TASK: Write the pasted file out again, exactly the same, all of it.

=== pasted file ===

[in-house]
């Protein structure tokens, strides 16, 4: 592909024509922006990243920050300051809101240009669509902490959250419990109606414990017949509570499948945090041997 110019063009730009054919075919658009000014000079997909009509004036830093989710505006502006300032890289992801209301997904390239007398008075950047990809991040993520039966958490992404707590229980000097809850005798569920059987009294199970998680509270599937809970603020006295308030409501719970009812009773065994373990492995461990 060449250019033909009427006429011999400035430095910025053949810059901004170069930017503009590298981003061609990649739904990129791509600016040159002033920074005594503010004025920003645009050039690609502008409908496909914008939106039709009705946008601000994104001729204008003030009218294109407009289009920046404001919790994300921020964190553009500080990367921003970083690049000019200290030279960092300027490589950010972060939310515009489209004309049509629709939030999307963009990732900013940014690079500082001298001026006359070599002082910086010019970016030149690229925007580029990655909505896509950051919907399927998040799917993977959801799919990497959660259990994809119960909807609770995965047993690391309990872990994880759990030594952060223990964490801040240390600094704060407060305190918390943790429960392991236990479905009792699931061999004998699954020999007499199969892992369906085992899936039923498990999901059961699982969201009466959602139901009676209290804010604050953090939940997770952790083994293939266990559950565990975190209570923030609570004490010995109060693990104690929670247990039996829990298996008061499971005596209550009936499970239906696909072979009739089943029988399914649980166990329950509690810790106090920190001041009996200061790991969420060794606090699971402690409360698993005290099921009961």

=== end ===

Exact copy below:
[in-house]
């Protein structure tokens, strides 16, 4: 592909024509922006990243920050300051809101240009669509902490959250419990109606414990017949509570499948945090041997 110019063009730009054919075919658009000014000079997909009509004036830093989710505006502006300032890289992801209301997904390239007398008075950047990809991040993520039966958490992404707590229980000097809850005798569920059987009294199970998680509270599937809970603020006295308030409501719970009812009773065994373990492995461990 060449250019033909009427006429011999400035430095910025053949810059901004170069930017503009590298981003061609990649739904990129791509600016040159002033920074005594503010004025920003645009050039690609502008409908496909914008939106039709009705946008601000994104001729204008003030009218294109407009289009920046404001919790994300921020964190553009500080990367921003970083690049000019200290030279960092300027490589950010972060939310515009489209004309049509629709939030999307963009990732900013940014690079500082001298001026006359070599002082910086010019970016030149690229925007580029990655909505896509950051919907399927998040799917993977959801799919990497959660259990994809119960909807609770995965047993690391309990872990994880759990030594952060223990964490801040240390600094704060407060305190918390943790429960392991236990479905009792699931061999004998699954020999007499199969892992369906085992899936039923498990999901059961699982969201009466959602139901009676209290804010604050953090939940997770952790083994293939266990559950565990975190209570923030609570004490010995109060693990104690929670247990039996829990298996008061499971005596209550009936499970239906696909072979009739089943029988399914649980166990329950509690810790106090920190001041009996200061790991969420060794606090699971402690409360698993005290099921009961």